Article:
The Commission is also looking to strengten surveillance of "classification societies", the private bodies which can be authorised by member states to carry out inspection and certification tasks on ships flying their flag.
Furthermore, the Commission wants to strengthen its system of port state controls. Indeed, flag state controls may only be applied to ships flying under an EU member state flag but accidents in EU waters are often caused by substandard ships from third countries. The EU had already introduced, in 1995, a system of Port State controls to monitor foreign ships entering EU ports which allows substandard ships to be added to a Community blacklist and refused access to EU ports.
Following the Erika accident, the EU decided to up the number of controls, demanding that member states inspect 25% of all foreign ships. However, this purely quantitative control system generated considerable costs and inconvenience for ships that were safe because they nevertheless had to undergo repeated checks. Furthermore, despite achieving a five-fold increase in the number of inspections, unsafe ships continued to slip through the system.
The Commission is thus proposing a new regime where 100% of individual ships are inspected. The new system would take into account ships’ risk profiles, subjecting higher-risk vessels, including all passenger ships and oil and chemical tankers of more than 12 years in age, to more frequent checks. Member states say that this will be expensive and too hard to police and have asked to be allowed to miss up to 10% of inspections (EurActiv 12/12/06), but the Parliament rejected this idea in a first reading vote in April 2007 (EurActiv 26/04/07).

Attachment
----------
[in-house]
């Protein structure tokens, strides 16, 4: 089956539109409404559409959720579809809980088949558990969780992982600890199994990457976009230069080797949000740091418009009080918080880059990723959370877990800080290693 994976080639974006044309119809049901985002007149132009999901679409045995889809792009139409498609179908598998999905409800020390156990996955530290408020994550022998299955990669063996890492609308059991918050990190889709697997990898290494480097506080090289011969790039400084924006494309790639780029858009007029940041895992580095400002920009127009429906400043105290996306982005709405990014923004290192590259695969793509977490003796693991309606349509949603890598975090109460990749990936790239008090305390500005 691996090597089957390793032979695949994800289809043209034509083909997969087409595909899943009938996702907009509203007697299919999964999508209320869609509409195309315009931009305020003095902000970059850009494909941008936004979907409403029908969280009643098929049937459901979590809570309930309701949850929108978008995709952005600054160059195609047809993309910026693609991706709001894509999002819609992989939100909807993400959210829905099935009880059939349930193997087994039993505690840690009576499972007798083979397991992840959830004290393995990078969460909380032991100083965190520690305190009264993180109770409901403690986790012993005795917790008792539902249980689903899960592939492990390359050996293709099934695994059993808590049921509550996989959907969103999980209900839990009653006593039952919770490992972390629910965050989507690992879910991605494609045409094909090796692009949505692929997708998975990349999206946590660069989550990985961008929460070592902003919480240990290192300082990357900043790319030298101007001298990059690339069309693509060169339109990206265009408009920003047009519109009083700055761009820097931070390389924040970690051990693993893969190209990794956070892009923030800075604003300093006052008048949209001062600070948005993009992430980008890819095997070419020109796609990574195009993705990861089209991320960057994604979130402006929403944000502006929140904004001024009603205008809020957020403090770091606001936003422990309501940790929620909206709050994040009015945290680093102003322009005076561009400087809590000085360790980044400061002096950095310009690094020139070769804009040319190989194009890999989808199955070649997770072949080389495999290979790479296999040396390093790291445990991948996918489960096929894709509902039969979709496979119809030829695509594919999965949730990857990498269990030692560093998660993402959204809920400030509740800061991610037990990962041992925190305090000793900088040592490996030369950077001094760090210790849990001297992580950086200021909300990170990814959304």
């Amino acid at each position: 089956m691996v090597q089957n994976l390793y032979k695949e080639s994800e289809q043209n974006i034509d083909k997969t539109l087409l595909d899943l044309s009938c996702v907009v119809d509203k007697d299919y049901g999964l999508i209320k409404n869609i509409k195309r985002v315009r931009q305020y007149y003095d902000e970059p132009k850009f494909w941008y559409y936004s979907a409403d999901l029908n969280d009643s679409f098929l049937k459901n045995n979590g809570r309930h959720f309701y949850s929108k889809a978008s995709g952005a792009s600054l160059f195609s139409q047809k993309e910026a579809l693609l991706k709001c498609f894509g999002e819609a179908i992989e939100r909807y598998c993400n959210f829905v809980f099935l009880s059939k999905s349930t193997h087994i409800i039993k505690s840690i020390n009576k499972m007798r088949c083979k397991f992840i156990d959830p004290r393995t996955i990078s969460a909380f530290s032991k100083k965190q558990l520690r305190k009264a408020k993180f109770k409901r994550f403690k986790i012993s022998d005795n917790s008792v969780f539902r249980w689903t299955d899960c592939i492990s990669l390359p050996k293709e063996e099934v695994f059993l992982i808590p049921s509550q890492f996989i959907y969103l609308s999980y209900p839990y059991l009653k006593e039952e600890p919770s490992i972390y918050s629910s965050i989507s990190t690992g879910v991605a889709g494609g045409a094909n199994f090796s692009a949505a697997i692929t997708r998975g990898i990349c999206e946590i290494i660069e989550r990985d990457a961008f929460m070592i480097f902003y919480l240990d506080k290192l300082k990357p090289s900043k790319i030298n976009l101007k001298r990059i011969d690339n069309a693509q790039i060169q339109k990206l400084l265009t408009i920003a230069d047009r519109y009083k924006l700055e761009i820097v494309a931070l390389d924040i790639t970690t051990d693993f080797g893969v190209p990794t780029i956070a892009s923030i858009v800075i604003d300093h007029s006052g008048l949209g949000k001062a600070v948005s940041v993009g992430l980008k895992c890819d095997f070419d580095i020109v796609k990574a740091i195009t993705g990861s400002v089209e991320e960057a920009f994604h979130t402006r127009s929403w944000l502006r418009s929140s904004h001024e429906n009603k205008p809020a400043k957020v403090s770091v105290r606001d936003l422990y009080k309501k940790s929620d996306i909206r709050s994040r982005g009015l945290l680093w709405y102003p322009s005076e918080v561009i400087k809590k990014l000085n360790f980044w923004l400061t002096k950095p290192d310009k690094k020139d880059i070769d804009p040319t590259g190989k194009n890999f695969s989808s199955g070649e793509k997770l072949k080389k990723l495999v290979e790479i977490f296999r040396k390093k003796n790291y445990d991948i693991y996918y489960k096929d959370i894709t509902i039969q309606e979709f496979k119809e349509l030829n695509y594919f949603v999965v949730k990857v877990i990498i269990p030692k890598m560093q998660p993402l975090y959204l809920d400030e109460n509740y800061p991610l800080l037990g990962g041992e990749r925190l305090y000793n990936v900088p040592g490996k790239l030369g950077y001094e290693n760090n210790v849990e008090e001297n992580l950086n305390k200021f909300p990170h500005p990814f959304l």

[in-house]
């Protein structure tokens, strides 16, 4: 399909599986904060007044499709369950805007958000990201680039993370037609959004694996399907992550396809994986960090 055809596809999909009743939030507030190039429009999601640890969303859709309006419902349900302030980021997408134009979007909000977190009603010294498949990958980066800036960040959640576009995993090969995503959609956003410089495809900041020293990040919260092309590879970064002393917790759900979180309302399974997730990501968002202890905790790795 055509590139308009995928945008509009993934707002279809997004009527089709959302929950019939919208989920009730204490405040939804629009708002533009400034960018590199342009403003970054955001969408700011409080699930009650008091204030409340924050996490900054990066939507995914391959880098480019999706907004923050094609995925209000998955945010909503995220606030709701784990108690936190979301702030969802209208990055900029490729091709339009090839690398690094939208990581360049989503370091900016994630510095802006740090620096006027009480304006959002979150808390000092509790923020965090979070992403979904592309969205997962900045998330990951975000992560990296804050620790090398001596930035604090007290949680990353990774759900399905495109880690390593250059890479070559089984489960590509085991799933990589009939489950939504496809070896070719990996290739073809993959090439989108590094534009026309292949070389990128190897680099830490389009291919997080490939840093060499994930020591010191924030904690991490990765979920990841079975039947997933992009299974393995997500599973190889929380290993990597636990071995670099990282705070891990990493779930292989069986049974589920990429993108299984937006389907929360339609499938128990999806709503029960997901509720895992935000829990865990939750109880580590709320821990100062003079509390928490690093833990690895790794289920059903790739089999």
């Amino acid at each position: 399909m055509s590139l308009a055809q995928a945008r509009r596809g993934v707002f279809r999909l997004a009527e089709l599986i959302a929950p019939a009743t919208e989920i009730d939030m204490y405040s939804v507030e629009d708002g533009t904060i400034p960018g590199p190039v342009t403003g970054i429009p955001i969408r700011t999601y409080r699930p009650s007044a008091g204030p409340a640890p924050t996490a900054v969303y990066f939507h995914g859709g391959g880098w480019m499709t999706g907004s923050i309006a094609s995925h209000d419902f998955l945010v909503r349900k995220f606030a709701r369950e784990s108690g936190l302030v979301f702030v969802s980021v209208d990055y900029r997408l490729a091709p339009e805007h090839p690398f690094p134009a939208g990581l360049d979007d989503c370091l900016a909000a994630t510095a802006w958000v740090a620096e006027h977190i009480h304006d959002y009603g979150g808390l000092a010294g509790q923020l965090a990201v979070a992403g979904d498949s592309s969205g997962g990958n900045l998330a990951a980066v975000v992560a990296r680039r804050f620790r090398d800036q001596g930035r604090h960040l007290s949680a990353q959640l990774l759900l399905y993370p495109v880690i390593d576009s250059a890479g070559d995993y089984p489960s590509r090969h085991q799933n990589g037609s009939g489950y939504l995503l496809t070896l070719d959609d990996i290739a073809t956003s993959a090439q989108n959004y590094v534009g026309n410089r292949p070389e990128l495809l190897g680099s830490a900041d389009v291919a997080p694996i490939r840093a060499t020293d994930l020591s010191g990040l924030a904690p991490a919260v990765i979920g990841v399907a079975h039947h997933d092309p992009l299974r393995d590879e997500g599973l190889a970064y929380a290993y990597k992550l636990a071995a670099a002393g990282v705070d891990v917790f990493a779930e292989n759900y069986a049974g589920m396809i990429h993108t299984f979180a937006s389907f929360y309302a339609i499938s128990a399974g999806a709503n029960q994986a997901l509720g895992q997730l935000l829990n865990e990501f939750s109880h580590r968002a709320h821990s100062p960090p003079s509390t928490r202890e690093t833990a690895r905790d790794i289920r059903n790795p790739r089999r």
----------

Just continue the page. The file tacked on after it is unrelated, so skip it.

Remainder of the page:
- Reducing the risk of oil spills:
Fires, explosions, collisions and hull failures are among the main types of shipping accidents which give rise to oil pollution. For low energy collisions and minor groundings, double-hulled tankers are much less likely to spill oil than single-hulled tankers. The Erika and Prestige ships were both single-hull carriers and, following the two accidents, the EU decided, in 2002, to prohibit single-hull oil tankers from carrying heavy fuel oil in the European Union as of 2003 and to gradually eliminate all EU single-hull tankers by 2010. The phase-out has been integrated into the IMO Convention for the Prevention of Pollution by Ships (MARPOL) and adopted by 130 countries.
Nevertheless, a high level panel of experts established by the EMSA has published a report saying that, while the use of double hulled tankers will undoubtedly lead to a reduction in pollution, it will not be a panacea. Improvements can still be achieved on hull maintenance, coatings and gas detection systems.
- Responding to accidents at sea:
When a ship has suffered an incident, the best way to prevent damage or pollution from its deterioration is to transfer its cargo and make repairs. This is best done in a place of refuge. However, by accepting a ship in distress, countries expose themselves to financial and environmental risks. Indeed, costs related to salvage operations, clearing up pollution, property damage or disruption of economic operations can be huge.
The proposed Directive on vessel traffic monitoring seeks to take into account both the rights and interests of coastal states and the need to render assistance to vessels that are damaged. It makes it mandatory for member states to designate independent authorities which will take the decision to accept or refuse vessels based on a full risk assessment. At the same time, it allows member states to request that a vessel be covered by insurance that would permit appropriate compensation for costs and damage associated with its accommodation in the place of refuge.